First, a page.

New Delhi

We landed in New Delhi, unprepared for what found us there. There were pretty young girls, barefoot, in saris, holding babies, with their hands out. “Please, give something for the baby.”

There were people everywhere staring at you, speaking to you, selling to you. Food, clothes, jewelry, blankets, haircuts, tuk tuks.
“Yes sir, yes ma’am, look here, look here.”
There were “helpers” everywhere, among the hoards of passersby. We couldn’t sit on a bench for thirty seconds before someone would approach us.
“Nice tattoos,” they would say to Kio.
“Thank you,” Kio would say.
“Where you from?”
“Where you go?”
“We just walk.”
“No, thank you.”
“Have a nice day.”

In Delhi it was rare to turn a corner and miss a man peeing against a wall. The air was bad, thick with smog, and I would get light headed from walking outside and my eyes burned. We tried walking to the Red Fort on our second day. We stopped a young couple and asked them for directions. Kio pointed to a group of tall buildings a ways away and asked if there was anything interesting for us to check out. You could see a cloud of brown smog hanging over it.
“Over there?” the young man said. “No, that’s just pollution.”


A line of tuk tuks waiting to fill up their gas tanks as the sun sets in a smoggy sky

We decided walking would be impossible and hopped in a tuk tuk. At India gate, two grown brothers and their father asked to take a photo with me, and we watched a man take a snake out of his canvas bag and clean it in this fountain.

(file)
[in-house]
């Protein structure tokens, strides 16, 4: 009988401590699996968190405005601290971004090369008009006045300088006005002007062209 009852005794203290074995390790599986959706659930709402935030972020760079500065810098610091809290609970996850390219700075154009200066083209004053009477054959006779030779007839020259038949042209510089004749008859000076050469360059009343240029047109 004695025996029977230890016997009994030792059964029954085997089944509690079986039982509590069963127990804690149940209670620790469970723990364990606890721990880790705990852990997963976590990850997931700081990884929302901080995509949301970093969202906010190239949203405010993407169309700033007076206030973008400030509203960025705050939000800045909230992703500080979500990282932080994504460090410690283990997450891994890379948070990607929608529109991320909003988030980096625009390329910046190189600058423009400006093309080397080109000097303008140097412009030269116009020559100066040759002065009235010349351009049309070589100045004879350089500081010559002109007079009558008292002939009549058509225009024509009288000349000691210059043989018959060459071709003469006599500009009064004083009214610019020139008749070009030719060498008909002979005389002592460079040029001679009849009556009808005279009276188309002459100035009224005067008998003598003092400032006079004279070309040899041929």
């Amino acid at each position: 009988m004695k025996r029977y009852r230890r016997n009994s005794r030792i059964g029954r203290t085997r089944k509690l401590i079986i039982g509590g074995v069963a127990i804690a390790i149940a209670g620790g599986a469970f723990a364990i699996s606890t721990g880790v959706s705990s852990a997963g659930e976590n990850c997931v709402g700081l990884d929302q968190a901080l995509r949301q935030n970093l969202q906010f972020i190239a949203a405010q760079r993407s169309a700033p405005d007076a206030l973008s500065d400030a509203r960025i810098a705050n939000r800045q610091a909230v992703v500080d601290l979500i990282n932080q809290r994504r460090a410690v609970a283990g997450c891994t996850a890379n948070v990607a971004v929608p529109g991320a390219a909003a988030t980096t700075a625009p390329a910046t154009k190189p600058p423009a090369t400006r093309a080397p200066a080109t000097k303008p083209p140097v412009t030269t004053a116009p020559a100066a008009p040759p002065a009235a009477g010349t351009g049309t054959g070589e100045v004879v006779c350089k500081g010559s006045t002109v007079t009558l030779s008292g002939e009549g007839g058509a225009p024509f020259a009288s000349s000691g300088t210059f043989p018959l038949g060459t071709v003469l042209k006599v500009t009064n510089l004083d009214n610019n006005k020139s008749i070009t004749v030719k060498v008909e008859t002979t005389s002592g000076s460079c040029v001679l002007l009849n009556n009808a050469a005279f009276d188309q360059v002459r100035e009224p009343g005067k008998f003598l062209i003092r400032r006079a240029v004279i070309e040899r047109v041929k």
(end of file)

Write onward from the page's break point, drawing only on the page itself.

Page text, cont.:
The Red Fort, New Delhi

After walking around the Red Fort, we took a tuk tuk home as it was getting dark. The streets and alleys we rode through were lit dimly with orange lights. There were people selling food on the streets, washing silver pots. The dogs crossed the roads carefully. There were people everywhere. Standing in groups, drinking chai, leaning against motorbikes, talking, laughing, spitting, smoking. Everyone was honking and buying and selling and walking and running; shaking hands and holding hands and horsing around. Some carried big round plates on their heads and maneuvered through the cars and buses and bikes and rickshaws and tuk tuks that were all moving together on the same road, and that weren’t stopping for them or us or the dogs.

It felt like we were on an Indian themed ride at Disneyland–someone’s warped idea of what a ride in a tuk tuk through Delhi would be like. But it was real.
We bumped along the road, nearly sideswiping other tuk tuks, almost hitting pedestrians; can we fit through the crack between that bus and the Volkswagon? Just barely.

Near the end of our ride, as we passed a row of tuk tuks, one driver who had been resting in his own got up, stretched his arms up in the air, looked at Kio and I in the back of our tuk tuk and said, “Hello, tuk tuk?”


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